I'm so glad you joined us, this is an incredibly caring and supporting group of people.

By jcoff012 On 2013.01.21 09:30
LouisaMay,

I am so sorry you are going through such hard times right now. I do agree that you need to make a life of your own, too.

One thing to consider...imagine going from cancer to PD...it must have been devastating to him. Not that gives him the right to be mean and cruel, but just imagine...I had uterine cancer and had three major surgeries and followup, only to come down with left leg lymphedema...it is painful and a constant reminder that I had cancer...and it is chronic...won't ever go away...So, in a small way, I understand going from one stupid disease to another life long, debilitating problem. However, I do not know what it must be like to have PD.

I would like to think that a talk would help, but it sounds like he is pretty selfish. Then, again, maybe he is clinically depressed. My suggestion would be to talk to the neuro and ask for something for depression. My MIL had a complete turn around after starting Lexapro...no more crying, no more anger...Not sure if this helps, but it's a thought.

Come on here when you can...I just went through a terrible week with my PWP, but the last two days are back to "normal"...

Watch the board, more people will post and help. You are not alone. Hugs, Jane

By chroop67 On 2013.01.21 12:58
Sounds like these are very difficult days for you. We all feel like we are expected to be heroes and put ourselves to the side and focus on the one who is ill. The problem with PD is that there are so many facets to it, physical, mental and emotional. My husband and I talk all the time about what we would do if one of us got sick, my mom has PD. We both agree that the others life must go on, not fair that two lives be lost. At some point long-term care has to factor into your decisions. I find that the mental deterioration is the most difficult part of this disease. Its leaves the PD'er unreasonable and w/o the ability to reason and they lose their grasp on reality. So often we excuse the behaviour because of the disease but the behaviour still exists with all its consequences and frustratons. And before I am told to look at it from the PD'ers perpspective, trust me I do. I did for my mom as long as I could, she is now in long-term care and has good and bad days there, just like at home. At least she is safe and in the 24 hour care of people who genuinely care for her. When my 'real' mom shows up she tells me how grateful she is for all that I have done and still do. When PD mom rants or is caught up in her delusions I listen and empathize but take it with a grain of salt. We can all 'cope' when these life changing diseases come into our lives but we owe to those affected and to ourselves and loved ones to live!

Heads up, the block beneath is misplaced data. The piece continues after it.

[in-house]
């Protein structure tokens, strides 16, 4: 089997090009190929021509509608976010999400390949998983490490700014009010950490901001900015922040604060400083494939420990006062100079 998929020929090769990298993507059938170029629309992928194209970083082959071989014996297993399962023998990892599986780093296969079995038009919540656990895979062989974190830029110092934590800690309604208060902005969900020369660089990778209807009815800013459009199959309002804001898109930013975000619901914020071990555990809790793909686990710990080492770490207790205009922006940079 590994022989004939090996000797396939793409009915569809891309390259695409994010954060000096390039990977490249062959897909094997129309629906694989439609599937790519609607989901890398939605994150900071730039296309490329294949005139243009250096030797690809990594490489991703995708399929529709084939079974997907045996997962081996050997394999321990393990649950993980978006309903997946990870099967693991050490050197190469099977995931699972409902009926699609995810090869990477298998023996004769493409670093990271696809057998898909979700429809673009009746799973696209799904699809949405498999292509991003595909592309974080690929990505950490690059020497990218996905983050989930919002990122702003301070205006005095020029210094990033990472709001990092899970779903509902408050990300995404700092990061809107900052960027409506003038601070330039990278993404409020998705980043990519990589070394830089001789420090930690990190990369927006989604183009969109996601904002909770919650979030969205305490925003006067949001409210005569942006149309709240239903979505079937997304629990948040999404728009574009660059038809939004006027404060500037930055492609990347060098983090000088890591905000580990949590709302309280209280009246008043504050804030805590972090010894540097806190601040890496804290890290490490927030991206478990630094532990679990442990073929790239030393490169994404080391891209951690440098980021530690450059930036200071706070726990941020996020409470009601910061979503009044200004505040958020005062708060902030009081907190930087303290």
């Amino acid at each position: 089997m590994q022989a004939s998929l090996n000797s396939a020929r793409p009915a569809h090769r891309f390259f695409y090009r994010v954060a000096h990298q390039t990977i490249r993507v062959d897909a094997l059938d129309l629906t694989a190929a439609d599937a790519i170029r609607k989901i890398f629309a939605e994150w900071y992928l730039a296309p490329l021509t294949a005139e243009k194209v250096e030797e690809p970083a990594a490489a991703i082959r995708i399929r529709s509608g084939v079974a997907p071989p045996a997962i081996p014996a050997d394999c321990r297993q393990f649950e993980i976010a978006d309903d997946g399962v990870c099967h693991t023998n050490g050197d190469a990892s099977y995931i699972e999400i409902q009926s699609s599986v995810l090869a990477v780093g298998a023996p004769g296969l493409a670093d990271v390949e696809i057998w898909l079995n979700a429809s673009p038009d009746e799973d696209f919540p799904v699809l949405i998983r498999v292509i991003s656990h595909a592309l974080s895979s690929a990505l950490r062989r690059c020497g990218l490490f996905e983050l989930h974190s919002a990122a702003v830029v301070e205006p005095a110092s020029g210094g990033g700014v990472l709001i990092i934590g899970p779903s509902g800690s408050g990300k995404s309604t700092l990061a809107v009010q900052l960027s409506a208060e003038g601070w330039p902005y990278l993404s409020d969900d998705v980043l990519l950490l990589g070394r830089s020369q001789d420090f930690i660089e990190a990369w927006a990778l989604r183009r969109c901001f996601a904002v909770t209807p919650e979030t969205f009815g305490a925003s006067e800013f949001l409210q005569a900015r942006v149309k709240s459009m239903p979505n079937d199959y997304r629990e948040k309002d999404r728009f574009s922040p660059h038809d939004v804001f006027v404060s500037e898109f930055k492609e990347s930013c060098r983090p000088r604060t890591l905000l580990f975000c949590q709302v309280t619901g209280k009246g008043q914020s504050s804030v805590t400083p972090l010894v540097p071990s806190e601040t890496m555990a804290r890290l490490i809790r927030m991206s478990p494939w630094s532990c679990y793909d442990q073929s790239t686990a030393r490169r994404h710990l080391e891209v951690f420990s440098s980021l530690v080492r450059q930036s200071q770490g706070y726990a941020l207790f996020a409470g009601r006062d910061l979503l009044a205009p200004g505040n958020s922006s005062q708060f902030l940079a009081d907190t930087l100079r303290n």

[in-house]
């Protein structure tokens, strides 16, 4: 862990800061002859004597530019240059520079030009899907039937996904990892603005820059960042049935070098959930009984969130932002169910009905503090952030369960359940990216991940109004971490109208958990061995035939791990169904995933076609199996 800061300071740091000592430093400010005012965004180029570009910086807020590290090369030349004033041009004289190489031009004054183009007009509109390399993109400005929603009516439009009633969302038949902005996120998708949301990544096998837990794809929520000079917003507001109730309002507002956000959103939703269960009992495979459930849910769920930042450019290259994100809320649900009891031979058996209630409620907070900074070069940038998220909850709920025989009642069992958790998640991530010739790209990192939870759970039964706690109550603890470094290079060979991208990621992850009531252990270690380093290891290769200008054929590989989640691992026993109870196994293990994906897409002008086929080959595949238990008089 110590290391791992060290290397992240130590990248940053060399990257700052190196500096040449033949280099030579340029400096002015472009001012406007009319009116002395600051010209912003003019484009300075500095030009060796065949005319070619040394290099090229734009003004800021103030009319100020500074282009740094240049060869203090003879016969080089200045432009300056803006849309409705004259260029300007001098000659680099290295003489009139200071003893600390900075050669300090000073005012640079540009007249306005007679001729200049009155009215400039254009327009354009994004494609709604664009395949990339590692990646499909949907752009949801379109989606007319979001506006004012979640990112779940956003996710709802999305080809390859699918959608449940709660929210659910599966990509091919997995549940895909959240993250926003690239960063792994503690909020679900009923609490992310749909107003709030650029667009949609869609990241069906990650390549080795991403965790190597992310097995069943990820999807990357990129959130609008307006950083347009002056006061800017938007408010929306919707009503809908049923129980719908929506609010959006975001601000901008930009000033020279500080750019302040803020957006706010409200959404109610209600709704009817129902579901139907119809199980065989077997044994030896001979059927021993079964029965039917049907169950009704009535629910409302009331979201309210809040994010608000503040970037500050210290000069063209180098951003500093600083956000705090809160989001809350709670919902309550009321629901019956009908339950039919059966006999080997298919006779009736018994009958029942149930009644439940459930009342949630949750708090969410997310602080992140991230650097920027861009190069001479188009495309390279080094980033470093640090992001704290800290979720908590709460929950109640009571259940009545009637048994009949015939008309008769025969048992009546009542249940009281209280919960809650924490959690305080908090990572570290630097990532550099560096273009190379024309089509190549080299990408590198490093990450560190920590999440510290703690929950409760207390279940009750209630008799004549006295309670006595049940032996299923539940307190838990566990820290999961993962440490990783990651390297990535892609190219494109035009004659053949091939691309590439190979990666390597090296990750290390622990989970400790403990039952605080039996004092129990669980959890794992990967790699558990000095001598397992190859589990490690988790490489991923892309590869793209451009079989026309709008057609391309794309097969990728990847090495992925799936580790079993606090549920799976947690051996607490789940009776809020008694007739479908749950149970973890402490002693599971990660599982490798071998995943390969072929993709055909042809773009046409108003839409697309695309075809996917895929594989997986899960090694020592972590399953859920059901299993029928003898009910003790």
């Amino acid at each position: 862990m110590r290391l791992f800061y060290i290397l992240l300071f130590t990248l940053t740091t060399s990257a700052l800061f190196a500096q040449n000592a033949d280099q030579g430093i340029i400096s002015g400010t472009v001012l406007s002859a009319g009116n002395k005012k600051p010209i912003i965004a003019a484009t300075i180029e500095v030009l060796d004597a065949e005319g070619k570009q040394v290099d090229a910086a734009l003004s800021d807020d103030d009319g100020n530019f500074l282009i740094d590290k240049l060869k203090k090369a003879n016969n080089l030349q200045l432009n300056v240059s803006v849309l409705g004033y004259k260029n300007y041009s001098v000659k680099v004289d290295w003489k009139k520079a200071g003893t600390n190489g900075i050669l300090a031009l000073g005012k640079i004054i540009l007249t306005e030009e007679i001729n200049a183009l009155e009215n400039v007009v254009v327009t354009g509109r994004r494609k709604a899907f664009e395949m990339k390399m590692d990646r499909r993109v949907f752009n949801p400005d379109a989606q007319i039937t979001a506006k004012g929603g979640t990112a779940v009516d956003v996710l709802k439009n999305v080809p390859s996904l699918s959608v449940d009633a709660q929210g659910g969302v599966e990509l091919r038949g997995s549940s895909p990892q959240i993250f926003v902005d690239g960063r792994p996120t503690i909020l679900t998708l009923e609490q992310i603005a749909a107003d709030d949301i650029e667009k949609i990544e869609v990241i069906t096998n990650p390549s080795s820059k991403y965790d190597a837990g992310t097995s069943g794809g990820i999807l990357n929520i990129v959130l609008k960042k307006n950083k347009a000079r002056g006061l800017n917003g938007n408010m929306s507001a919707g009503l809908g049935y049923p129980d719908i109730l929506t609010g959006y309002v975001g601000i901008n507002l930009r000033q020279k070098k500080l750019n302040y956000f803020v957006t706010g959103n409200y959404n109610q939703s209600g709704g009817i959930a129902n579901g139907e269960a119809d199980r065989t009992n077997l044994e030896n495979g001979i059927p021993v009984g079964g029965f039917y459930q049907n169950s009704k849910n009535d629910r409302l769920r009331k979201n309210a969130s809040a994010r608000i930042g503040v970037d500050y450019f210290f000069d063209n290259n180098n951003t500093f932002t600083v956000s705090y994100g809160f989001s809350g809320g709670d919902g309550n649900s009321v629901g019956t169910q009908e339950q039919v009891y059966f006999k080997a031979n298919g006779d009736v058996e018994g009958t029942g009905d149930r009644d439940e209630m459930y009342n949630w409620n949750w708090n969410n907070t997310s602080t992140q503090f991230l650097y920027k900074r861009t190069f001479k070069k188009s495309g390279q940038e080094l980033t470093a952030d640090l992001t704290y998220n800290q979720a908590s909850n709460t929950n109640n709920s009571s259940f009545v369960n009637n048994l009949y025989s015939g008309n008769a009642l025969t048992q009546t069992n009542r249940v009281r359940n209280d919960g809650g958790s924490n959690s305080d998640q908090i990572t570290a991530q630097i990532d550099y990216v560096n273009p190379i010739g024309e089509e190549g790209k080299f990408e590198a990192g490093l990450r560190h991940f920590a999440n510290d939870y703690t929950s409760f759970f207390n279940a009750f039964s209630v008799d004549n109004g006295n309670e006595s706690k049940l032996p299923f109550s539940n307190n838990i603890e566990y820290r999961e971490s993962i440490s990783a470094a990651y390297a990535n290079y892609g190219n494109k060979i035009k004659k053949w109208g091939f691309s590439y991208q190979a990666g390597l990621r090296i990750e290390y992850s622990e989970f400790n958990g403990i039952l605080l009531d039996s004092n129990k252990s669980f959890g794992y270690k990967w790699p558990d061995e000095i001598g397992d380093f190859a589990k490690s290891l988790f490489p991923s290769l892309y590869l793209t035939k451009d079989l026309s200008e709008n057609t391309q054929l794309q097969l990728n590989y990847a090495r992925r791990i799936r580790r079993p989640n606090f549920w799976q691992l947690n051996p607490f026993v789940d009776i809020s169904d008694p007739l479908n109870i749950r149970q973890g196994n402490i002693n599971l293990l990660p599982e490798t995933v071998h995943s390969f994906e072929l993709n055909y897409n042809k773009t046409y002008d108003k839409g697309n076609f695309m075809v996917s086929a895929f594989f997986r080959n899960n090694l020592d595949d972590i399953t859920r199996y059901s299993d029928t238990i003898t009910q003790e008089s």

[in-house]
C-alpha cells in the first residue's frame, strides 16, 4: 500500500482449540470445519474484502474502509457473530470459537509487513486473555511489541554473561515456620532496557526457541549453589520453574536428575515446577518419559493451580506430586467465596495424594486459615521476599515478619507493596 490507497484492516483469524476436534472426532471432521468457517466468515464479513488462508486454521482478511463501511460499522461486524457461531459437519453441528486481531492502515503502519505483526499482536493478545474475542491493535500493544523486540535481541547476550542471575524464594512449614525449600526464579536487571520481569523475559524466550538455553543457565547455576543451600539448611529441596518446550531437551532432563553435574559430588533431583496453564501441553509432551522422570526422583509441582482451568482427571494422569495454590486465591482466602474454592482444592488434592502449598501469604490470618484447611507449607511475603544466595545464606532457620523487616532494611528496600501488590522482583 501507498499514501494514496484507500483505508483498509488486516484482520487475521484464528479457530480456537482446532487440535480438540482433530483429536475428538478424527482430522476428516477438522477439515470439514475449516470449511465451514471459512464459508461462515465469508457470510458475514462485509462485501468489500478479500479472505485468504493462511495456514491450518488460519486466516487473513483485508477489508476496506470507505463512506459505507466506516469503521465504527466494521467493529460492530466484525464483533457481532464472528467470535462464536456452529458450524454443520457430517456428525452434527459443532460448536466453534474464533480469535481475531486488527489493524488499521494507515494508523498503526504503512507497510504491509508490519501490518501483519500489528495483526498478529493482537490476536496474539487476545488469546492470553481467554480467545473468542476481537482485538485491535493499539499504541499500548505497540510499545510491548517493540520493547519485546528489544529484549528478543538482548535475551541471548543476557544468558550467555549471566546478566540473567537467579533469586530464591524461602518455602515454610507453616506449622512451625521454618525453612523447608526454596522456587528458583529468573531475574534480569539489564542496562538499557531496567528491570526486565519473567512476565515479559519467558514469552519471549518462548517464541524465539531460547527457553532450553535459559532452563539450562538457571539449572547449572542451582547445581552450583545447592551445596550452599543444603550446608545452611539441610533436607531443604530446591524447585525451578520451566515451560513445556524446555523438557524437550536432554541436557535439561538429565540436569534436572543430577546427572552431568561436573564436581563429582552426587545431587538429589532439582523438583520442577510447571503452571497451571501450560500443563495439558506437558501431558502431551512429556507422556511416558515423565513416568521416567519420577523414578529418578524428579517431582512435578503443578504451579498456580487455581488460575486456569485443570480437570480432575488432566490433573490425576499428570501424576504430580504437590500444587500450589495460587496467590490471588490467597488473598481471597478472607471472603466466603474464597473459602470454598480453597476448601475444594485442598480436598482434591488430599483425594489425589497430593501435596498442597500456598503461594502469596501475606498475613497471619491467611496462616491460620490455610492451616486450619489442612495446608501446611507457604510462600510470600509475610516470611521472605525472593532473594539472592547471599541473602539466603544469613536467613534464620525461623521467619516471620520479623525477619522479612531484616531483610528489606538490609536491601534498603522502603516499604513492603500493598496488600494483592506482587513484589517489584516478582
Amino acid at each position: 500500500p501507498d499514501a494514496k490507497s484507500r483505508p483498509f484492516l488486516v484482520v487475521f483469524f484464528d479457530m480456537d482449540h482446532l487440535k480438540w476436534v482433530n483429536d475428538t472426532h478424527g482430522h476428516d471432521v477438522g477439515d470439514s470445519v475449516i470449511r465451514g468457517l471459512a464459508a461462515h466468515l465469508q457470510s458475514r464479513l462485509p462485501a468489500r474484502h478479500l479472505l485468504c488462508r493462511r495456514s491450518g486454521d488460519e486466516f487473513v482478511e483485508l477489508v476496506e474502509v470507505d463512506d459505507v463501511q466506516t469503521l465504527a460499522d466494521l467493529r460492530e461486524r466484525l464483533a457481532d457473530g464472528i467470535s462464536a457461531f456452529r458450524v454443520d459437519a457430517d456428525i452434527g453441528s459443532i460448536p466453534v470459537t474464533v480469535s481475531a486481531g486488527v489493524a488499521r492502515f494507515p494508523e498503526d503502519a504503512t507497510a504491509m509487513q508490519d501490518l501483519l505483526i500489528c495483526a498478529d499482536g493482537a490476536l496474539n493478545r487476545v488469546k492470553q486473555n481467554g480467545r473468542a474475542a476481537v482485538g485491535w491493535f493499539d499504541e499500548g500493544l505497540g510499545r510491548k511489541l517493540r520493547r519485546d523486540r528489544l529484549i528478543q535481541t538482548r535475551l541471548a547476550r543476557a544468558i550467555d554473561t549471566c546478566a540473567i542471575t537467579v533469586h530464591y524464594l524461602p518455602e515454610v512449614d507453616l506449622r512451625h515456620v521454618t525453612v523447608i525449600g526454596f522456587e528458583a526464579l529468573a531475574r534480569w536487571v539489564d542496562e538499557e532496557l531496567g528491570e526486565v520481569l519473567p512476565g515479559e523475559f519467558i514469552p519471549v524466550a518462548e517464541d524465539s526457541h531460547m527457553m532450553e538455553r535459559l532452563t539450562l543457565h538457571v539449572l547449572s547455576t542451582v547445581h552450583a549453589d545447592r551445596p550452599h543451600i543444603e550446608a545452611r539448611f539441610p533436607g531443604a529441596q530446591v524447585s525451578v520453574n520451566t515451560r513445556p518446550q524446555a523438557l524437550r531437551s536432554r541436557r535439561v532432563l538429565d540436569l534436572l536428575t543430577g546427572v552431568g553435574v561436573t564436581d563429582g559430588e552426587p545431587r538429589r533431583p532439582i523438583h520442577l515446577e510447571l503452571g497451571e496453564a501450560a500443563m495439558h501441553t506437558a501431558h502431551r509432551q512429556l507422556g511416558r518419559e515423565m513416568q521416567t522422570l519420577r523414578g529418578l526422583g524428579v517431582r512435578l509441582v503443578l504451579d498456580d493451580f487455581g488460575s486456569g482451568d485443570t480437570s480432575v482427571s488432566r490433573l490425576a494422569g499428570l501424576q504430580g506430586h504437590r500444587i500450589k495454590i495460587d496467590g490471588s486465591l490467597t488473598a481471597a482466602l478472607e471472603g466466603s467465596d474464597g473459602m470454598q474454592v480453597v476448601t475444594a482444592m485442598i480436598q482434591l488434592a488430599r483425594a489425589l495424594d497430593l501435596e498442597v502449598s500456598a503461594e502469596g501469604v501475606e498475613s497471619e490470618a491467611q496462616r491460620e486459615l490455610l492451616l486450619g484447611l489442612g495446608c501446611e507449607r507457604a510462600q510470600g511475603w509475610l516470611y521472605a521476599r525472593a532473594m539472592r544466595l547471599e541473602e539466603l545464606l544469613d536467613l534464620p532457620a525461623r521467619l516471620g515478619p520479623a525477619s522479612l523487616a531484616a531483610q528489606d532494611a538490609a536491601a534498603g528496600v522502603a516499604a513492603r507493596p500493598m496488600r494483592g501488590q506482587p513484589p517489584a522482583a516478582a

By LOHENGR1N On 2013.01.21 16:53
One thing I'd like to add about counseling and therapy, you have to find someone who is well versed in Parkinson's Disease and effects of the medications used to treat it. That will be very hard and if you can't you will need to find one Who has an open mind and willing to research those effects upon the Person and relationships involved. Don't just ask them and take their word check around. This is very important if they are to help you. I mean we still have Neurologists and Doctors out there who try to tell Us pain isn't related to Parkinson's Disease. So if some Neurologists don't know that how can one expect some therapists to know the subtle and not so subtle nuances of these med's in our brains. Take care, best of luck and hang in there.

By LouisaMay On 2013.01.21 17:41
Thanks to everyone for the responses. One of the problems we've had, and these posts point out, is that I feel cut off from his caregivers. He doesn't even have a full-time neurologist yet, just a GP and a pain guy. I haven't been able to talk to the GP for a while. We're working on getting a neurologist full-time, and I will ask about depression treatment. My husband keeps denying he has any emotional problems, but as I heard someone say once, emotional vampires can't see their own reflections in the mirror! I know it's very hard for him to have two diseases on top of another at such a young age.

By jcoff012 On 2013.01.21 18:39
Louisa, remember, take care of yourself, too...You deserve to be happy, too. Make sure you don't just eat, breathe and live PD.

Make sure you stay in touch. We all care about each other, even if we don't always agree, we know this is difficult for everyone, at every stage.

Hugs, Jane

By GladIhavehorses On 2013.01.22 00:46
Louisa I feel for you. My hubby also can be a real jerk but you know what, so can I. I went thru a period where I was not very nice to HIM. I lost my first husband at a very early age and was left with small children. I wasn't looking for another relationship because I was focusing on raising my children. By accident I met my current husband and felt I finally had a partner for life. Then at 60 my husband was dx with PD. I was angry and felt ripped off. I already had the hard ship of the lost of my first husband and I had to choose someone with this kind of future. I hated every new symptom of PD that showed up. I would point out to him every blunder or mood or lack of feeling ect... It wasn't until I joined this site that I realized that it wasn't his fault that all these things are happening to him. It's that dam Parkinsons. And it was cruel of me to point out how he was progressing when he didn't even notice.
I don't do that anymore. I just clean up, double check and assist when he needs me. I don't take for granted the things he does do because I know now there will come a time when I will have to make a decission to put him in a home.